WTI Futures Top $100 as USD Slumps, No US-Saudi Oil Deal

Liubov Georges
By  Liubov Georges , DTN Energy Reporter

WASHINGTON (DTN) -- Oil futures nearest delivery on the New York Mercantile Exchange and Brent crude traded on the Intercontinental Exchange mostly moved higher in early trade Monday after Saudi officials indicated no additional production would come online following U.S. President Joe Biden's first visit to the Middle East, while weakness in the U.S. dollar triggered by a repricing of how aggressive Federal Reserve will raise interest rates at the next week's meeting further boosted the oil complex.

"The decision to increase oil production is within OPEC+ and should follow the policies of keeping the markets balanced not a particular agreement." said Saudi State Minister of Foreign Affairs Adel Al-Jubeir on July 16 as U.S. President Biden wrapped up his trip to the Middle East without a pledge for higher crude supplies from the Gulf producers. U.S. officials have confirmed they do not expect Saudi Arabia to immediately boost output and await the outcome of OPEC+ meeting on Aug. 3, which will include Russia. Riyadh was clear it's sticking with the alliance. Furthermore, OPEC+ spare capacity remains low, according to the analysts, with most producers currently pumping at maximum rate. It is unclear how much extra Saudi Arabia could bring to the market and how quickly. At its last meeting on June 30, OPEC+ greenlighted its last output target of 648,000 barrels per day (bpd) for August, ending record production cuts that it brought at the height of the pandemic to counter collapsing demand. The alliance gave no indication on what their next step in production policy would be.

In financial markets, the U.S. Dollar Index dropped more than 0.67% against the basket of foreign currencies to trade near 107.195, easing pressure on commodities traded in U.S. currency. Dollar weakness follows market's repricing of how aggressive Federal Reserve will move next week's on raising interest rates, with 67% of investors now expecting a 75-baisis-point hike compared with 33% still anticipating a 100-basis-point increase, according to CME's FedWatch Tool. Fed Governor Christopher Waller suggested last week that markets are overestimating the potential for a 1% increase in federal funds rates but added the central bank will be data-driven in making its rate decision. This sentiment was supported by Atlanta Federal Reserve President Raphael Bostic who said Friday that moving interest rates "too dramatically" could undermine the positive trends still seen in the economy and add to the already large amount of uncertainty.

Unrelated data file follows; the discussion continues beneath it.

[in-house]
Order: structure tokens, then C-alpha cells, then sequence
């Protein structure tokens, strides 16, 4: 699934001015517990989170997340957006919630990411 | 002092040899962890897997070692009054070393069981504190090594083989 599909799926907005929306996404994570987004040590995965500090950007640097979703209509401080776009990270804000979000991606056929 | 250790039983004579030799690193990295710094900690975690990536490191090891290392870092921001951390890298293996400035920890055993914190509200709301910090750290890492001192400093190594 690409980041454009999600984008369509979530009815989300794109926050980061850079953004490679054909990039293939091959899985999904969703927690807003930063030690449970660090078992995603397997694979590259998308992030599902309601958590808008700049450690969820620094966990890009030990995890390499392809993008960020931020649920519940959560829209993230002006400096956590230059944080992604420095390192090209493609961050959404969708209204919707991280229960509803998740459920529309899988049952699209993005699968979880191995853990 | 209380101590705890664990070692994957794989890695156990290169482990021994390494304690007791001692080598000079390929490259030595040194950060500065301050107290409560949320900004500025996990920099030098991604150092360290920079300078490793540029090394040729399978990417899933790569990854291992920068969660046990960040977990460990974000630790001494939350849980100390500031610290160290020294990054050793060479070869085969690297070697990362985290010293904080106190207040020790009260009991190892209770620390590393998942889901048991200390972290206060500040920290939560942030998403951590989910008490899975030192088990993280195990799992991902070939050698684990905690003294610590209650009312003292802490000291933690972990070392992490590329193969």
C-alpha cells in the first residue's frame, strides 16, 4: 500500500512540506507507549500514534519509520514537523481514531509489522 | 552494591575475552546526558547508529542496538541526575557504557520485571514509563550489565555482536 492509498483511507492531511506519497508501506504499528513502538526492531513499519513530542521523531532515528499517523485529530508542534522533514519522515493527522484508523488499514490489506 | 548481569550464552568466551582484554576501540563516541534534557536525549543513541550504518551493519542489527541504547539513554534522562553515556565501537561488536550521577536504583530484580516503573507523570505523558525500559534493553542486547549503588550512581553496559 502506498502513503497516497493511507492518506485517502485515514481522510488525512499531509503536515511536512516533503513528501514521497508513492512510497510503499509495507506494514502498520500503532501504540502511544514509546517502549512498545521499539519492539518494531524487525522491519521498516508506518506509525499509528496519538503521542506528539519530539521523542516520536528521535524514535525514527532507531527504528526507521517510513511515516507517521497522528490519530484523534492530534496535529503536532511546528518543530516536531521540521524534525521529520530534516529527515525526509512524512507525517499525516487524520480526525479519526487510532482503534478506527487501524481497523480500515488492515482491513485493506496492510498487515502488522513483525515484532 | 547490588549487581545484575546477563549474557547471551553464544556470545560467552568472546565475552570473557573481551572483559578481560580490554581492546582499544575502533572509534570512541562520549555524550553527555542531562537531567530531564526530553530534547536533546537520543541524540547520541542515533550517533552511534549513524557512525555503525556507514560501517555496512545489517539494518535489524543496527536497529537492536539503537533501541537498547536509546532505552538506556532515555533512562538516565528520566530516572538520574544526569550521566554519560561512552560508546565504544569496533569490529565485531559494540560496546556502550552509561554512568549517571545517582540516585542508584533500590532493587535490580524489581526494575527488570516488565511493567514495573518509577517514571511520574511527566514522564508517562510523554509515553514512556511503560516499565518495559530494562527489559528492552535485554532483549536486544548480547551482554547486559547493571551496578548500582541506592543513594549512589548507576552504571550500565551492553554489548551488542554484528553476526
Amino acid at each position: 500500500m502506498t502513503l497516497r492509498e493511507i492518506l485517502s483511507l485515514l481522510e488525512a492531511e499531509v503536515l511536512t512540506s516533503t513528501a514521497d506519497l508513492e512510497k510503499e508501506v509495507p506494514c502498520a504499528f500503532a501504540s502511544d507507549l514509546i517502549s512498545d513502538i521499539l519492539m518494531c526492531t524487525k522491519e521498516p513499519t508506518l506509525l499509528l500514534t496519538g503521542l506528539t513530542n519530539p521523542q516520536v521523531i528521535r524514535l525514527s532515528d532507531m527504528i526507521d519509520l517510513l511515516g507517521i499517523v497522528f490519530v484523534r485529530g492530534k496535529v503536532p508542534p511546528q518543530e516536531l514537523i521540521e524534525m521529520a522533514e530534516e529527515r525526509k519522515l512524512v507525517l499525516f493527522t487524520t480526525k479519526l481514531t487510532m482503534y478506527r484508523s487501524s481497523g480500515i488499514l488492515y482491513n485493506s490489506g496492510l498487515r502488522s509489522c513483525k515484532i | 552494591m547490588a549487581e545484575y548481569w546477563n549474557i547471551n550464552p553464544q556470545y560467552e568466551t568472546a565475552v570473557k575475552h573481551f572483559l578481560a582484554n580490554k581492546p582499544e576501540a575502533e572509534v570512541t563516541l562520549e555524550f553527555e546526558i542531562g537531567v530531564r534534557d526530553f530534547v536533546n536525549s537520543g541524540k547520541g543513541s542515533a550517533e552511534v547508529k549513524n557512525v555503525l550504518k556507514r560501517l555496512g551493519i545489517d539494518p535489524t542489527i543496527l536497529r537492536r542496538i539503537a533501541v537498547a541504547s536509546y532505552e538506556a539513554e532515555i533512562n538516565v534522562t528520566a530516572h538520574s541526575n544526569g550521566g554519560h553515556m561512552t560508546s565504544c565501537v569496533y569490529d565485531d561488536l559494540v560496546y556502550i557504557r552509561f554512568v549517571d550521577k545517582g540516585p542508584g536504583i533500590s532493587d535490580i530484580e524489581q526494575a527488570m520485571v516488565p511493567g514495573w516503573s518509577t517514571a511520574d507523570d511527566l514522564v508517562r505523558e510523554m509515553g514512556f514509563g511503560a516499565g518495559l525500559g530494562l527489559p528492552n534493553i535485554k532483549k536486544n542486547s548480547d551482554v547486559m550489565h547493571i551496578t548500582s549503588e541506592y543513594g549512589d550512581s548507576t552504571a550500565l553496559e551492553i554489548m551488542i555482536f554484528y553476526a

On Friday, U.S. Census Bureau reported retail sales in June increased by 1%, topping expectations for a 0.8% month-on-month gain. The figures likely reflected the impact of decades-high inflation rather than an acceleration in spending activity. Still, there were no signs the American consumer is pulling back on spending either. Nine of the 13 retail categories showed increases last month, according to the report, including furniture stores, e-commerce and sporting-goods stores. That comes despite consumer prices gaining at the fastest clip since 1981 in June which sparked a debate as to whether the Federal Reserve would consider an unprecedented full percentage-point interest-rate hike later this month.

Further supporting the oil complex, China's Central Bank Chief Yi Gang reportedly pledged over the weekend stimulus for the economy in the face of resurgent virus and Beijing's zero-COVID policies. China's economy expanded at just 0.4% in the second quarter, missing estimates for 1% growth and 4.4% below the increase reported in the first three months of the year. This was the weakest performance since the first quarter of 2020, when China's economy came to a near standstill as it battled to contain the initial coronavirus outbreak that started in Wuhan province. For the first half of this year, the economy grew by 2.5%, way below the 5.5% annual target set by the government. Beijing admitted Friday that reaching its GDP goals this year would be hard.

Near 7:30 a.m. EDT, West Texas Intermediate August contract rallied $1.93 to $99.54 barrel (bbl). International benchmark Brent for September delivery climbed above $103 bbl, up by more than $2 bbl in overnight trading. NYMEX August RBOB futures advanced 7.65 cents to $3.2897 gallon, while front-month ULSD added 2.27 cents to $3.7217 gallon.

Liubov Georges can be reached at liubov.georges@dtn.com

Liubov Georges